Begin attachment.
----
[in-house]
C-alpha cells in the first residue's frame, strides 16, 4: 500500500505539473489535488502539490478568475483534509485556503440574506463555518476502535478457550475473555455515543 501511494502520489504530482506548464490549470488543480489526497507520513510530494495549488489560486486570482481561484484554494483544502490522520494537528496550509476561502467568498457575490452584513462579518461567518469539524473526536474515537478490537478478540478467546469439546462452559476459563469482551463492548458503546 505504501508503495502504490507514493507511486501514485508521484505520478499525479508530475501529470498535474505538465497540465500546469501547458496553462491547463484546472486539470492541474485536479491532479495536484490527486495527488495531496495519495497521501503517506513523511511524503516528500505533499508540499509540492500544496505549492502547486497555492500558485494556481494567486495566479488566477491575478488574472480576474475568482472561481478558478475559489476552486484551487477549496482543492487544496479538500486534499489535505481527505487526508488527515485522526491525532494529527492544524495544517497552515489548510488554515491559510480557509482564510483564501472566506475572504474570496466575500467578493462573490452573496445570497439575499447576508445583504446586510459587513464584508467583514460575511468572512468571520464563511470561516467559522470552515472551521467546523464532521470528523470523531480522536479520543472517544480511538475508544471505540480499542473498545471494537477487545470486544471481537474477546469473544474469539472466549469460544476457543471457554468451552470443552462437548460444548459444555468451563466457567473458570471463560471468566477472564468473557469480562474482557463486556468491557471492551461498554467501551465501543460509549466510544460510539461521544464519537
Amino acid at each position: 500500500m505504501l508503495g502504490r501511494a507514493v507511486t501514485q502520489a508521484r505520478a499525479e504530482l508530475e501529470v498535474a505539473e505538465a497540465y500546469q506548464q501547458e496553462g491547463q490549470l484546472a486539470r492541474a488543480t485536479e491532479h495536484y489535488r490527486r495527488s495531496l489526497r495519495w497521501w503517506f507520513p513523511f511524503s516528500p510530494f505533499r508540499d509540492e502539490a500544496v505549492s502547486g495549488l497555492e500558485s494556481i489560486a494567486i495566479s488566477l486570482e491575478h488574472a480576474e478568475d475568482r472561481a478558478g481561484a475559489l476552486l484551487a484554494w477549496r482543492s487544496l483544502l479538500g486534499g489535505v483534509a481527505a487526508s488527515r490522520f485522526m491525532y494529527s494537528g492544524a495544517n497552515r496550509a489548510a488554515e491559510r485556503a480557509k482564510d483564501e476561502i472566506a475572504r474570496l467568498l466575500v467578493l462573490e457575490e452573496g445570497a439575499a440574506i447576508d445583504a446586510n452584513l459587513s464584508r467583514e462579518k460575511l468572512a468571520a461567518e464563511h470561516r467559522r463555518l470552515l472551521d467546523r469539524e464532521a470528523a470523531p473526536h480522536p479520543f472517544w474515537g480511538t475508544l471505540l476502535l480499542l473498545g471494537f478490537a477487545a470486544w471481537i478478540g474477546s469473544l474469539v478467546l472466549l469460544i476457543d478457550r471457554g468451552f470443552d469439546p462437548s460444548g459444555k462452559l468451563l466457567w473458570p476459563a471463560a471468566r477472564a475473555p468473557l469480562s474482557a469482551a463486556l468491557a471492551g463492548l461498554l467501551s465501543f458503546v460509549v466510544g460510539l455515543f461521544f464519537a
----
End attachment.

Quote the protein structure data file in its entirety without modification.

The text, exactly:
[in-house]
C-alpha cells in the first residue's frame, strides 16, 4: 500500500505539473489535488502539490478568475483534509485556503440574506463555518476502535478457550475473555455515543 501511494502520489504530482506548464490549470488543480489526497507520513510530494495549488489560486486570482481561484484554494483544502490522520494537528496550509476561502467568498457575490452584513462579518461567518469539524473526536474515537478490537478478540478467546469439546462452559476459563469482551463492548458503546 505504501508503495502504490507514493507511486501514485508521484505520478499525479508530475501529470498535474505538465497540465500546469501547458496553462491547463484546472486539470492541474485536479491532479495536484490527486495527488495531496495519495497521501503517506513523511511524503516528500505533499508540499509540492500544496505549492502547486497555492500558485494556481494567486495566479488566477491575478488574472480576474475568482472561481478558478475559489476552486484551487477549496482543492487544496479538500486534499489535505481527505487526508488527515485522526491525532494529527492544524495544517497552515489548510488554515491559510480557509482564510483564501472566506475572504474570496466575500467578493462573490452573496445570497439575499447576508445583504446586510459587513464584508467583514460575511468572512468571520464563511470561516467559522470552515472551521467546523464532521470528523470523531480522536479520543472517544480511538475508544471505540480499542473498545471494537477487545470486544471481537474477546469473544474469539472466549469460544476457543471457554468451552470443552462437548460444548459444555468451563466457567473458570471463560471468566477472564468473557469480562474482557463486556468491557471492551461498554467501551465501543460509549466510544460510539461521544464519537
Amino acid at each position: 500500500m505504501l508503495g502504490r501511494a507514493v507511486t501514485q502520489a508521484r505520478a499525479e504530482l508530475e501529470v498535474a505539473e505538465a497540465y500546469q506548464q501547458e496553462g491547463q490549470l484546472a486539470r492541474a488543480t485536479e491532479h495536484y489535488r490527486r495527488s495531496l489526497r495519495w497521501w503517506f507520513p513523511f511524503s516528500p510530494f505533499r508540499d509540492e502539490a500544496v505549492s502547486g495549488l497555492e500558485s494556481i489560486a494567486i495566479s488566477l486570482e491575478h488574472a480576474e478568475d475568482r472561481a478558478g481561484a475559489l476552486l484551487a484554494w477549496r482543492s487544496l483544502l479538500g486534499g489535505v483534509a481527505a487526508s488527515r490522520f485522526m491525532y494529527s494537528g492544524a495544517n497552515r496550509a489548510a488554515e491559510r485556503a480557509k482564510d483564501e476561502i472566506a475572504r474570496l467568498l466575500v467578493l462573490e457575490e452573496g445570497a439575499a440574506i447576508d445583504a446586510n452584513l459587513s464584508r467583514e462579518k460575511l468572512a468571520a461567518e464563511h470561516r467559522r463555518l470552515l472551521d467546523r469539524e464532521a470528523a470523531p473526536h480522536p479520543f472517544w474515537g480511538t475508544l471505540l476502535l480499542l473498545g471494537f478490537a477487545a470486544w471481537i478478540g474477546s469473544l474469539v478467546l472466549l469460544i476457543d478457550r471457554g468451552f470443552d469439546p462437548s460444548g459444555k462452559l468451563l466457567w473458570p476459563a471463560a471468566r477472564a475473555p468473557l469480562s474482557a469482551a463486556l468491557a471492551g463492548l461498554l467501551s465501543f458503546v460509549v466510544g460510539l455515543f461521544f464519537a